Boats galore in Old Saybrook (a town with its own train station). Credit: John Weiss
Proud of Old Saybrook’s 400-year-old pedigree, the residents of this town at the mouth of the Connecticut river have carefully preserved the historic character of their homes and their Main Street. Walk along this wide boulevard past antique stores, clothing boutiques, cafes, restaurants, the town green and one of the newest additions, a performing arts center called “the Kate” by the locals and built to honor the memory of Katherine Hepburn, the town’s most beloved resident. One of the best walks in town is straight down Main Street to the Fenwick historic district where Hepburn and her family had a home—one of many rambling, shingled summer cottages built by wealthy families (mostly from Hartford) about 100 years ago.
The beaches: Saybrook’s Harvey’s Beach is open to all; a $10 fee during the week and a $20 fee on weekends and holidays includes parking and access to the beach with a lifeguard on duty, an ice cream and food truck and bathrooms, showers and changing rooms. Don't expect anything grand, though: It's a small beach with shallow water.
Most of the Saybrook/Westbrook area beaches belong to private beach associations and if you rent at any of these beaches — Cornfield Point, Fenwood, Knollwood, Chalker, West Beach, Grove, Middle Beach, Old Kelsey Point or Chapman Beach — you’ll get access to the beach along with your rental. At many of these beaches at low tide, it’s possible to walk far from shore on a series of sandbars — fun for kids but not so great for anyone who likes a serious saltwater swim. From year to year, the amount of pebbles/rocks close to shore changes; it all depends on the effect of the previous winter storms, so play it safe and pack swim shoes.
Stay a while: Most of the beach houses in the Old Saybrook area are smallish, sometimes rustic, summer cottages (no washer/dryers or a/cs). Others are more substantial, built or renovated for year-round use, and can even be quite grand, both in size and amenity-wise. Mike Perkins, a local realtor with William Ravies, says that weekly summer rental rates range from $1,200 to $6,000 per week and "some more modern, larger, direct waterfronts can rent for as high as $30,000 per month."
Don’t miss: A performance at the Kate with offerings as varied as a Taylor Hicks concert and a performance of "James and the Giant Peach" for kids; a round of mini-golf at Saybrook Point; shopping at the outlets in Westbrook and Clinton; the arts and crafts festival on the town green in July; a hot fudge sundae from James Soda Fountain on Main Street and a lobster or clam roll out on the deck at Bill’s Seafood.
The American impressionist painters who spent their summers at Florence Griswold’s boarding house on Lyme Street in the early 20th century chose this town as the perfect spot for their plein air painting. The light, the water, the farms, the homes on Lyme Street—they painted it all. Happily, much of Old Lyme and Lyme Street still looks much as it did when these artists — Childe Hassam, Henry Ward Ranger, even Woodrow Wilson’s first wife — painted there 100 years ago.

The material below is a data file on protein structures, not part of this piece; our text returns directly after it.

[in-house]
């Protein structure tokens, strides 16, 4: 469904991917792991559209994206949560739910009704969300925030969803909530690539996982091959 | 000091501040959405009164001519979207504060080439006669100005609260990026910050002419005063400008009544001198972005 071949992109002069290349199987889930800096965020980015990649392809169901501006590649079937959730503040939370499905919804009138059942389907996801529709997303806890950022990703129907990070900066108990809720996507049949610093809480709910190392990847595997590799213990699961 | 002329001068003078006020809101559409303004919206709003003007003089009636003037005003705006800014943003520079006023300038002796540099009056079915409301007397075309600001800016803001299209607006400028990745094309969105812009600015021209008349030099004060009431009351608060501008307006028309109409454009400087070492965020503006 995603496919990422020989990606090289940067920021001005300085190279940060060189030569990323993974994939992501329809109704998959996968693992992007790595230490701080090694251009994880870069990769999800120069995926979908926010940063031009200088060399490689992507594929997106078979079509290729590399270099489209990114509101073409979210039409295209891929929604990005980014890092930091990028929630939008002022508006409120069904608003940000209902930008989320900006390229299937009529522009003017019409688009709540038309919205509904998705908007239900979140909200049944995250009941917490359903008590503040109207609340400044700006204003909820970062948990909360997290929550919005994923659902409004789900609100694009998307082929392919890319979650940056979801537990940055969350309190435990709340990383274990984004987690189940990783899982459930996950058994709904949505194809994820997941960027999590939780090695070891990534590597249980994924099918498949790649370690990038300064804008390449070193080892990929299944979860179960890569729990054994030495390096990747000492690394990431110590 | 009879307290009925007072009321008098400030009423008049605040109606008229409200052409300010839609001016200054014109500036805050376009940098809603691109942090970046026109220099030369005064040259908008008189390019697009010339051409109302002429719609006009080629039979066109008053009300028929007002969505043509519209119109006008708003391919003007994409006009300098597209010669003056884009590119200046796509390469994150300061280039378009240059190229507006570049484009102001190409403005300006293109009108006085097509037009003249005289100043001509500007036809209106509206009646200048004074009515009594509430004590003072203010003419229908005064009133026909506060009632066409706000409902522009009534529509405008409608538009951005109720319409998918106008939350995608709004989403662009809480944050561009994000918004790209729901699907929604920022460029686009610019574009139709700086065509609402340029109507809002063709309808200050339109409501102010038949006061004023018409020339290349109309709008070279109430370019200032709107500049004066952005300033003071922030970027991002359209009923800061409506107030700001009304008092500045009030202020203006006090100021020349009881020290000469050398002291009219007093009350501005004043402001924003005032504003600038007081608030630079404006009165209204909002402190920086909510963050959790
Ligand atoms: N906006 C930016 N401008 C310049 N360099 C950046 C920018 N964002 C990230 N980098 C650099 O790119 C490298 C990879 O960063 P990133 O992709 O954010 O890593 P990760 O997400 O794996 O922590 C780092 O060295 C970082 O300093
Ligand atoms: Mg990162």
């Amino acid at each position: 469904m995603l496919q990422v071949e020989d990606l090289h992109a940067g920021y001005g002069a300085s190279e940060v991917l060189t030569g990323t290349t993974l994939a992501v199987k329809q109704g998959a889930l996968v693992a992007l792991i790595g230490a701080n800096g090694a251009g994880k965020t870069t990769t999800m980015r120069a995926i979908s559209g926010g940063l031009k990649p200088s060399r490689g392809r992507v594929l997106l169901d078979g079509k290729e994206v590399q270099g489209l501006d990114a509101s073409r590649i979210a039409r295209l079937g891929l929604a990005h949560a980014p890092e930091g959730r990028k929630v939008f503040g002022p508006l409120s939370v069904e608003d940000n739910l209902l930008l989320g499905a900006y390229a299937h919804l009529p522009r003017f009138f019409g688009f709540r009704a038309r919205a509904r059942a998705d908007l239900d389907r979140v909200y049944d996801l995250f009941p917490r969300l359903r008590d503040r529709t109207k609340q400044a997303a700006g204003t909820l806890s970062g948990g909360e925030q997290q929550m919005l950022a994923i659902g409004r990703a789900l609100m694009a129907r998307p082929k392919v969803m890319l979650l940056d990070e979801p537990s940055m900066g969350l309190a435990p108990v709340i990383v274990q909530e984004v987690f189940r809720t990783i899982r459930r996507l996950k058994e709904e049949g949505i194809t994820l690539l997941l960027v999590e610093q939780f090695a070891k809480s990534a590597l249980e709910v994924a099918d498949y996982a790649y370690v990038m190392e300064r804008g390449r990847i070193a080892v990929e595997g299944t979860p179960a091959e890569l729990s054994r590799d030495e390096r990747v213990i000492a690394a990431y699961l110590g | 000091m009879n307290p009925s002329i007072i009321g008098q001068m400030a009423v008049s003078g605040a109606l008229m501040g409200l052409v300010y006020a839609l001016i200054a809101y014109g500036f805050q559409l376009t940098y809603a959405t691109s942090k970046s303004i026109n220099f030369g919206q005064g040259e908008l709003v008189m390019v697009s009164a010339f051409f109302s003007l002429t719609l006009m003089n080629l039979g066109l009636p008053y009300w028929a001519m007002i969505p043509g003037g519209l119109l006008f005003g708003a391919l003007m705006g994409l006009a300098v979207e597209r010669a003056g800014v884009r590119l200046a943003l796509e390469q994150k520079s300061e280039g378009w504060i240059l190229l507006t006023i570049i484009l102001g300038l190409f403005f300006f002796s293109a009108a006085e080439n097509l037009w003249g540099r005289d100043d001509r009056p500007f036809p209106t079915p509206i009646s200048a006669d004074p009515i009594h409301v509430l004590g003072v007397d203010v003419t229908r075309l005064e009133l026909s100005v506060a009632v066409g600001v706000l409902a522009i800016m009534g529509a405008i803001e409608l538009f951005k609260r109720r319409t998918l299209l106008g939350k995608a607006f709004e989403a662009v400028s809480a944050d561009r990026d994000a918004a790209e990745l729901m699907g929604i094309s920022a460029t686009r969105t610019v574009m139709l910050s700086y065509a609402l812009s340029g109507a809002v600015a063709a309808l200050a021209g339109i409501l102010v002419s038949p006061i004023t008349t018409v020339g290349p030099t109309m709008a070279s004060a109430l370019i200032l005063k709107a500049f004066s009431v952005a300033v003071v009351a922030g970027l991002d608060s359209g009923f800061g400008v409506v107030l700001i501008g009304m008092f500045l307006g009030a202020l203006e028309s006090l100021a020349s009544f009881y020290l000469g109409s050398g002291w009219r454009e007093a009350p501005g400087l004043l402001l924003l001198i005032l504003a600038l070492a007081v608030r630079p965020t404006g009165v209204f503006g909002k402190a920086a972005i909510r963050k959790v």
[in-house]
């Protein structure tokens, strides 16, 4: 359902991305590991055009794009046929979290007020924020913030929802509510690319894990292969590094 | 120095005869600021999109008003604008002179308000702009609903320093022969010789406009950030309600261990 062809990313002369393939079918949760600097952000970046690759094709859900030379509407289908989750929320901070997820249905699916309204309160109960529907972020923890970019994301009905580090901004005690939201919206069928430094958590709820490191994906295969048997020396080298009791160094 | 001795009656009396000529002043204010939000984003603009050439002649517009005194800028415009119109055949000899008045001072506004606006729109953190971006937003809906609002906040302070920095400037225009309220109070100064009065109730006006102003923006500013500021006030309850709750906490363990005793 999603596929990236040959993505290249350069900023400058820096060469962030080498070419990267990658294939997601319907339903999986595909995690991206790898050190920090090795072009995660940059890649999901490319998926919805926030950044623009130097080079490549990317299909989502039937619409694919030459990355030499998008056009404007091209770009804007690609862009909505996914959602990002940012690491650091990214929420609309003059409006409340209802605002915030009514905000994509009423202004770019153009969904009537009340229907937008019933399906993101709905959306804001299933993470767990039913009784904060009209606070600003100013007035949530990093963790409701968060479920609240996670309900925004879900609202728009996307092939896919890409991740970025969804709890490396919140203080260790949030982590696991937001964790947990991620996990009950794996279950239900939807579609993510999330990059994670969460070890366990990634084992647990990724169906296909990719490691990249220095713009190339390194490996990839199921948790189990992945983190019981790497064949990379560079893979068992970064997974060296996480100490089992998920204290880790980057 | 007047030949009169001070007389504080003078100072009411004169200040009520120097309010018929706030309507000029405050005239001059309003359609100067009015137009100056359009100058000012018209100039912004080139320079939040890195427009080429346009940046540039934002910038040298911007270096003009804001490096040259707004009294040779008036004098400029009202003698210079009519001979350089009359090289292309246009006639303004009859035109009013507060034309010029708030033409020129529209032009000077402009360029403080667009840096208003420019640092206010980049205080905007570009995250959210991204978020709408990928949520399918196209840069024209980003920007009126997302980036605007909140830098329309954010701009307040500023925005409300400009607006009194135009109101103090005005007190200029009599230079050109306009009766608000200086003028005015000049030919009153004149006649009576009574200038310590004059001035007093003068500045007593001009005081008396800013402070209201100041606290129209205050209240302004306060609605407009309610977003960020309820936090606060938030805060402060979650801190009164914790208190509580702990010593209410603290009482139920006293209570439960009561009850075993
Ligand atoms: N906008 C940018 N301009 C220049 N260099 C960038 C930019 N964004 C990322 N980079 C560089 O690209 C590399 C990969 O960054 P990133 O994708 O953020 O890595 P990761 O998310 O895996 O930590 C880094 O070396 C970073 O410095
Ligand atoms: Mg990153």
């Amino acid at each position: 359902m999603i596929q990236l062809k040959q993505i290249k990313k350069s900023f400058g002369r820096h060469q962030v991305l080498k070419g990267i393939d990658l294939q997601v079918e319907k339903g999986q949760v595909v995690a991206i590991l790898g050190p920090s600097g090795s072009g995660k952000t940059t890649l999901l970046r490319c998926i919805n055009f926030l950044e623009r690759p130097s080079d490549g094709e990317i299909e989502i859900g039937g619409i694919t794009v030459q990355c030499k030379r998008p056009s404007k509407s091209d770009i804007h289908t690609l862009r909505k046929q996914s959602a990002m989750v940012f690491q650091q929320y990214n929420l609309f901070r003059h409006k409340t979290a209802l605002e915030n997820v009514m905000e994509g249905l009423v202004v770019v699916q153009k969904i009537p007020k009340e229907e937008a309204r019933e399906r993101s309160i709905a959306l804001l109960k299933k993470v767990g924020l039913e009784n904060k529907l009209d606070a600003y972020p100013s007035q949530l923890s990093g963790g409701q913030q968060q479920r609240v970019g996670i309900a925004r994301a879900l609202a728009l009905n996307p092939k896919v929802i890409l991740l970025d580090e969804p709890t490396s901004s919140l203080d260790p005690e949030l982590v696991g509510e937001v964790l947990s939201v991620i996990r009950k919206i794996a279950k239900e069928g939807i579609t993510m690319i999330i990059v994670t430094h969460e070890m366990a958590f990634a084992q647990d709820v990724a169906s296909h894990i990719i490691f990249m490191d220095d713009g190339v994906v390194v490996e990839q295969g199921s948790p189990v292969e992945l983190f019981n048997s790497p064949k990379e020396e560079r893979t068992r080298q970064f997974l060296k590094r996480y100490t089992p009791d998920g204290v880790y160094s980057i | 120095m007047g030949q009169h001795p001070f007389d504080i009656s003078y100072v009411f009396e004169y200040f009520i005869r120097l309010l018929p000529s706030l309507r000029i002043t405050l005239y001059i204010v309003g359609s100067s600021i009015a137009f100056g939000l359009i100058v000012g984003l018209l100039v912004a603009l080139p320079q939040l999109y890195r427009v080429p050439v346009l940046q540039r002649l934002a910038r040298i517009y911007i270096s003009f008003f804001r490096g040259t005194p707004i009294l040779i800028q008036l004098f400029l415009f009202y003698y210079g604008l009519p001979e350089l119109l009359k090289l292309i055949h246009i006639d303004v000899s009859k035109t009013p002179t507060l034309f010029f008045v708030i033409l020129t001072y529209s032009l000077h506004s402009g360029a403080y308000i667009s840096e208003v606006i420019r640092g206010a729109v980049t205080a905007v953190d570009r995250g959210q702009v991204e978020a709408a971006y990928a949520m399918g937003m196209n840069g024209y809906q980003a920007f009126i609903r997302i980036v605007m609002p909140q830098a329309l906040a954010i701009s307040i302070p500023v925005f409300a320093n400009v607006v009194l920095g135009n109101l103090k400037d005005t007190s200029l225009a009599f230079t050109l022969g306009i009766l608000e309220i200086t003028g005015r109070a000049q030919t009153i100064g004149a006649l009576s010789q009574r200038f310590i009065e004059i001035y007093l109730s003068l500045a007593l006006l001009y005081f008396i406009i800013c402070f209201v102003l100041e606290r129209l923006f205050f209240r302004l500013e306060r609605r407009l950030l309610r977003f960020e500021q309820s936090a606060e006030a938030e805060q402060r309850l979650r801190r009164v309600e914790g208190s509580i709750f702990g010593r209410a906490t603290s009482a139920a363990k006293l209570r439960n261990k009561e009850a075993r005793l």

The beaches: Ten minutes outside of town is a string of private beaches accessible only to renters and owners. But one beach, Sound View, is open to all, deeded to the town more than 100 years ago with the stipulation that it would always remain accessible to the public. It's a wide beach — 100 feet long — but there's no lifeguard, restroom or changing facilities. There are a couple of bars (with food) right on the beach.
To access one of the private beaches in Old Lyme, you need to be a member of its beach association; temporary membership comes with rentals. White Sands, the town beach (for Old Lyme residents and renters only) is best for kids: there’s a lifeguard, bathrooms, a playground and a gazebo for shaded picnics. Old Lyme beaches are popular (especially with families who come back year after year) but Elizabeth Carlson, owner at Shore and Country Real Estate, says that last-minute planners shouldn’t give up hope: Inventory and availability is at the highest during January but you still may be able to find something to rent. “We have new properties that come on board daily and cancellations do occur.”
Stay a while: Renting a three- or four-bedroom house on the beach at White Sands will cost from $2,600 to $4,500 per week in July and August, lower in September. Many of the rental cottages date from the late 30’s and though they look quaint from the outside, many have been gut renovated and have open, modern interiors. At all of the beaches in the area, there’s not much space between houses and not much land around the house—don’t expect more than a small back yard with a deck.
Don’t miss: The carousel at Soundview; the ice cream at Old Lyme Ice Cream Shoppe; the American Impressionist paintings at the Florence Griswold Museum; a walk around the nearby river towns of Essex and Chester; kayaking on the Connecticut River (rentals at Black Hall Outfitters); a night of drinks dinner and jazz on the lawn at the Old Lyme Inn; the end-of-season Hamburg Country Fair and, on rainy days, matinee movies in nearby Niantic or Waterford.
*** This story was updated on July 7, 2016.
You Might Also Like